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Late-Onset Hypogonadism

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Last updated June 11, 2022

Late-onset hypogonadism quiz

Take a quiz to find out what's causing your late-onset hypogonadism.

Care Plan


First steps to consider

  • If you are overweight, losing weight can help raise testosterone levels, so it’s important to make lifestyle changes like eating a healthy diet and exercising.

When you may need a provider

  • You have symptoms of late-onset hypogonadism (fatigue, weakness, muscle loss, decreased sexual desire) after trying lifestyle changes for 6–8 weeks.
See care providers

Late-onset hypogonadism quiz

Take a quiz to find out what's causing your late-onset hypogonadism.

Take late-onset hypogonadism quiz

What is late-onset hypogonadism?

Late-onset hypogonadism is also called LOH, androgen deficiency, or testosterone deficiency syndrome (TDS.)

It is when men, usually over 50, have lower levels of testosterone, the male sex hormone. A small amount of loss is natural due to aging, but LOH causes symptoms that may be severe and can interfere with quality of life.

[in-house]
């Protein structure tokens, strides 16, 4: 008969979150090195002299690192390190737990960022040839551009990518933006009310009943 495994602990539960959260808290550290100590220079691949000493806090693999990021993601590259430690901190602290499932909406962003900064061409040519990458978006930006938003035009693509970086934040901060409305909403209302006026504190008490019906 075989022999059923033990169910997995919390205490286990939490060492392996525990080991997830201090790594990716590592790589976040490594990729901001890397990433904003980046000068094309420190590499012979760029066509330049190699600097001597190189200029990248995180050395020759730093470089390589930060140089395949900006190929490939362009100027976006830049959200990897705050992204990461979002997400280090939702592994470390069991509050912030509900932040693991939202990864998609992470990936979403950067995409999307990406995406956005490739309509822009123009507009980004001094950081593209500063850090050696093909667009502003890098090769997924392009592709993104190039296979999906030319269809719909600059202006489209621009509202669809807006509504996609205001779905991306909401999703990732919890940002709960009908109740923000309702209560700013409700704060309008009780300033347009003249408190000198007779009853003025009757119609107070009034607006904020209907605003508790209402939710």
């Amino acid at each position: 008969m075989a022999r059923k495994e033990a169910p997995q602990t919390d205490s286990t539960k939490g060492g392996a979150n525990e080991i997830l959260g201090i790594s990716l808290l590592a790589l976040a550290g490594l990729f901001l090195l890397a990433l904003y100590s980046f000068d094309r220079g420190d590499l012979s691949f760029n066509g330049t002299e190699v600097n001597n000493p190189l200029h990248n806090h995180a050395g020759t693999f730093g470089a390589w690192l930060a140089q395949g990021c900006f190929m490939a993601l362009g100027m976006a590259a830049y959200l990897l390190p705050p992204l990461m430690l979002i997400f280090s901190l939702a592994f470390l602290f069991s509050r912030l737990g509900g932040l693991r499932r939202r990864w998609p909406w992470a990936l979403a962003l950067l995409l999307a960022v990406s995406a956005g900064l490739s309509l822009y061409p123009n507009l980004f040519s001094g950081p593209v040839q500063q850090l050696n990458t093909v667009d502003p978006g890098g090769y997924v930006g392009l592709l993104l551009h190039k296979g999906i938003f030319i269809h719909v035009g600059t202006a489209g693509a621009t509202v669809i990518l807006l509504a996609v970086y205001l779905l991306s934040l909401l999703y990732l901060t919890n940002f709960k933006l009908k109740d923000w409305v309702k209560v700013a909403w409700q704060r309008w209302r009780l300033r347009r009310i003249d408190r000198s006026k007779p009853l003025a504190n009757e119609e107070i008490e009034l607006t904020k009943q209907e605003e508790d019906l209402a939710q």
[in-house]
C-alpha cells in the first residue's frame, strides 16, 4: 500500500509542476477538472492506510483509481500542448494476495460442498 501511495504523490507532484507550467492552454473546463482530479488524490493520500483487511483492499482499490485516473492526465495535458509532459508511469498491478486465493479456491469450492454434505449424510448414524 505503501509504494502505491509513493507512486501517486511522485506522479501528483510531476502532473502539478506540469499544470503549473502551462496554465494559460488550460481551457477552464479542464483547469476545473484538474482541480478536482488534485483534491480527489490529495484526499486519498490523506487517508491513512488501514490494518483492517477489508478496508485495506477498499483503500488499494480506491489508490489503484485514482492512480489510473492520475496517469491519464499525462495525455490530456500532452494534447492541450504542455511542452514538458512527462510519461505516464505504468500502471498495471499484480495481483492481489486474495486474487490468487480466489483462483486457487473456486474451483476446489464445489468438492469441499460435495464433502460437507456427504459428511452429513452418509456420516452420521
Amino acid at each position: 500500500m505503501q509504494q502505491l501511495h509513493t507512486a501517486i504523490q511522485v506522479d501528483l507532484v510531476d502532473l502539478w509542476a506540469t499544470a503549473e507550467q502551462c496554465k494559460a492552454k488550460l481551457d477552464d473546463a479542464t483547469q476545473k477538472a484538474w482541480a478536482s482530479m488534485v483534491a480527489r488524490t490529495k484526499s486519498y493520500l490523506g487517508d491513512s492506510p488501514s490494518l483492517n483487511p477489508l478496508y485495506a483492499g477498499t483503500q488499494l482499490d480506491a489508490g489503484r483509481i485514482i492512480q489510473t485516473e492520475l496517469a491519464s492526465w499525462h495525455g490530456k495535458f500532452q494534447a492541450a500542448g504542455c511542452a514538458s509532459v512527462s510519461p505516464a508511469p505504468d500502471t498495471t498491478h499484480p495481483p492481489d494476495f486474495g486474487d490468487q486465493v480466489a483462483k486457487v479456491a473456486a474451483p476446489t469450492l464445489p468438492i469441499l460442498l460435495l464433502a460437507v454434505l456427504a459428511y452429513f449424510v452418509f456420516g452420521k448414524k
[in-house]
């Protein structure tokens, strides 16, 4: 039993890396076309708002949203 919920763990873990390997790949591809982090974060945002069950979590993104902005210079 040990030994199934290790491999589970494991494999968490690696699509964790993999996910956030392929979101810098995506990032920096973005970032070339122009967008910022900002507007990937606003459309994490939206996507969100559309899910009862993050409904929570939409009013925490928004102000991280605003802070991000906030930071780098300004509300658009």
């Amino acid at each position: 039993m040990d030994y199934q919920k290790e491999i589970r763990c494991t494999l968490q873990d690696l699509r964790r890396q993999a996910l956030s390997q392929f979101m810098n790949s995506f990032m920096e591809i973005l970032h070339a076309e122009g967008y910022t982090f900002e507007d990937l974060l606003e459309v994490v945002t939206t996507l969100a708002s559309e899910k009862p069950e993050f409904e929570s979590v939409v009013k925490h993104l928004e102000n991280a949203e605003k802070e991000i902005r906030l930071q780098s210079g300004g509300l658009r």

Testosterone is needed to maintain the male reproductive system, but it also influences many other functions including metabolism, bone density, muscle strength and formation, and clear thinking.

LOH is most often caused by a direct loss of functioning in the testicles from the combination of aging and other illnesses, especially those which interfere with circulation such as obesity, diabetes, or heart disease.

It may also be caused by malfunction in the hypothalamus or pituitary glands in the brain, which control hormone levels.

Symptoms include erectile dysfunction and a decrease in libido, muscle strength, and energy. Osteoporosis is also a risk.

Rarity: Common

Top symptoms


See a primary care doctor. Diagnosis is made through patient history and blood tests. Treatment involves testosterone replacement therapy, which usually has very positive effects.

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Dr. Rothschild has been a faculty member at Brigham and Women’s Hospital where he is an Associate Professor of Medicine at Harvard Medical School. He currently practices as a hospitalist at Newton Wellesley Hospital. In 1978, Dr. Rothschild received his MD at the Medical College of Wisconsin and trained in internal medicine followed by a fellowship in critical care medicine. He also received an MP...
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